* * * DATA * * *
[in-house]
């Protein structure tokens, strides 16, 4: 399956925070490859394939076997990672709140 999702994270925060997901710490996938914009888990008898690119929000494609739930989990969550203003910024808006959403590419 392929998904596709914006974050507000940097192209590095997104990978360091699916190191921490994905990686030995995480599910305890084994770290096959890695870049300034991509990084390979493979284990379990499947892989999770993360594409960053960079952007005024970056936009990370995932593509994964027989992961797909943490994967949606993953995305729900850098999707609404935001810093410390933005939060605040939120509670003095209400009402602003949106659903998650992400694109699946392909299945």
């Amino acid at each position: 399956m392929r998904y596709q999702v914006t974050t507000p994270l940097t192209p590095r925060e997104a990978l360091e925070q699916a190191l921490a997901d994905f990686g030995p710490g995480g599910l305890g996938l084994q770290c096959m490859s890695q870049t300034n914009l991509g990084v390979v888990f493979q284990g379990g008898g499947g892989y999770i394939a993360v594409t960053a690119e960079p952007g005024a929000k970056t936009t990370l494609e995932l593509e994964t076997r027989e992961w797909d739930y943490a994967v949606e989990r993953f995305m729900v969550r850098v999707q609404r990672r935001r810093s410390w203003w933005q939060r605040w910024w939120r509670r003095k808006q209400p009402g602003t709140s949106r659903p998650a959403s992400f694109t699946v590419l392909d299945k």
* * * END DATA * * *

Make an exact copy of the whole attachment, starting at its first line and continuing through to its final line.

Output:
[in-house]
């Protein structure tokens, strides 16, 4: 399956925070490859394939076997990672709140 999702994270925060997901710490996938914009888990008898690119929000494609739930989990969550203003910024808006959403590419 392929998904596709914006974050507000940097192209590095997104990978360091699916190191921490994905990686030995995480599910305890084994770290096959890695870049300034991509990084390979493979284990379990499947892989999770993360594409960053960079952007005024970056936009990370995932593509994964027989992961797909943490994967949606993953995305729900850098999707609404935001810093410390933005939060605040939120509670003095209400009402602003949106659903998650992400694109699946392909299945």
């Amino acid at each position: 399956m392929r998904y596709q999702v914006t974050t507000p994270l940097t192209p590095r925060e997104a990978l360091e925070q699916a190191l921490a997901d994905f990686g030995p710490g995480g599910l305890g996938l084994q770290c096959m490859s890695q870049t300034n914009l991509g990084v390979v888990f493979q284990g379990g008898g499947g892989y999770i394939a993360v594409t960053a690119e960079p952007g005024a929000k970056t936009t990370l494609e995932l593509e994964t076997r027989e992961w797909d739930y943490a994967v949606e989990r993953f995305m729900v969550r850098v999707q609404r990672r935001r810093s410390w203003w933005q939060r605040w910024w939120r509670r003095k808006q209400p009402g602003t709140s949106r659903p998650a959403s992400f694109t699946v590419l392909d299945k």